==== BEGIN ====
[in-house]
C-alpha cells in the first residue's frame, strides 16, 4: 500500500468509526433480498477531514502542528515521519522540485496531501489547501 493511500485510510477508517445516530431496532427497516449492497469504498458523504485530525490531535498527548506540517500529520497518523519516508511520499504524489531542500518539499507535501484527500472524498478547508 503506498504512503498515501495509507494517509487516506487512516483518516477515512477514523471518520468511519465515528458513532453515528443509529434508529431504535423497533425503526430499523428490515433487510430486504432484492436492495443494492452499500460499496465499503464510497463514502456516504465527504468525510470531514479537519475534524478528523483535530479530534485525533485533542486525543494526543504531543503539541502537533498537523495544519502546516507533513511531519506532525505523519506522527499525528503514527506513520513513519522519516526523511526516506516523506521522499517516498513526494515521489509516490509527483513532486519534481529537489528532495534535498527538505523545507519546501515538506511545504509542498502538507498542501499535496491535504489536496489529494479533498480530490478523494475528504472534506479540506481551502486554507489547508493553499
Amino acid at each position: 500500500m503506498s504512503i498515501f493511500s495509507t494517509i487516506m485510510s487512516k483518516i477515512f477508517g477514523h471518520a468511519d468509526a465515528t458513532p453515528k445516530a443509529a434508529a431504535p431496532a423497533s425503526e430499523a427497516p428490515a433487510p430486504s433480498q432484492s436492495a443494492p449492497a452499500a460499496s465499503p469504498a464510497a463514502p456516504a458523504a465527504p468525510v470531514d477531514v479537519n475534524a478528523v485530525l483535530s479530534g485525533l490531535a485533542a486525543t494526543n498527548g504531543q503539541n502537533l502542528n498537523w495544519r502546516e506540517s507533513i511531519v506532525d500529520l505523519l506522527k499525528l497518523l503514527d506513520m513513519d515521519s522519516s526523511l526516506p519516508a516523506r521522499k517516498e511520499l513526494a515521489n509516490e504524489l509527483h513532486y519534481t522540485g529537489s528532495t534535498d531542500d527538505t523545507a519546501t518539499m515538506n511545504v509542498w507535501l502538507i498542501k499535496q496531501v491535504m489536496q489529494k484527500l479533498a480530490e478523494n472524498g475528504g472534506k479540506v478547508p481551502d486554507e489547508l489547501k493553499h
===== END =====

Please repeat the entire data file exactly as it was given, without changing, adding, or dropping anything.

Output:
[in-house]
C-alpha cells in the first residue's frame, strides 16, 4: 500500500468509526433480498477531514502542528515521519522540485496531501489547501 493511500485510510477508517445516530431496532427497516449492497469504498458523504485530525490531535498527548506540517500529520497518523519516508511520499504524489531542500518539499507535501484527500472524498478547508 503506498504512503498515501495509507494517509487516506487512516483518516477515512477514523471518520468511519465515528458513532453515528443509529434508529431504535423497533425503526430499523428490515433487510430486504432484492436492495443494492452499500460499496465499503464510497463514502456516504465527504468525510470531514479537519475534524478528523483535530479530534485525533485533542486525543494526543504531543503539541502537533498537523495544519502546516507533513511531519506532525505523519506522527499525528503514527506513520513513519522519516526523511526516506516523506521522499517516498513526494515521489509516490509527483513532486519534481529537489528532495534535498527538505523545507519546501515538506511545504509542498502538507498542501499535496491535504489536496489529494479533498480530490478523494475528504472534506479540506481551502486554507489547508493553499
Amino acid at each position: 500500500m503506498s504512503i498515501f493511500s495509507t494517509i487516506m485510510s487512516k483518516i477515512f477508517g477514523h471518520a468511519d468509526a465515528t458513532p453515528k445516530a443509529a434508529a431504535p431496532a423497533s425503526e430499523a427497516p428490515a433487510p430486504s433480498q432484492s436492495a443494492p449492497a452499500a460499496s465499503p469504498a464510497a463514502p456516504a458523504a465527504p468525510v470531514d477531514v479537519n475534524a478528523v485530525l483535530s479530534g485525533l490531535a485533542a486525543t494526543n498527548g504531543q503539541n502537533l502542528n498537523w495544519r502546516e506540517s507533513i511531519v506532525d500529520l505523519l506522527k499525528l497518523l503514527d506513520m513513519d515521519s522519516s526523511l526516506p519516508a516523506r521522499k517516498e511520499l513526494a515521489n509516490e504524489l509527483h513532486y519534481t522540485g529537489s528532495t534535498d531542500d527538505t523545507a519546501t518539499m515538506n511545504v509542498w507535501l502538507i498542501k499535496q496531501v491535504m489536496q489529494k484527500l479533498a480530490e478523494n472524498g475528504g472534506k479540506v478547508p481551502d486554507e489547508l489547501k493553499h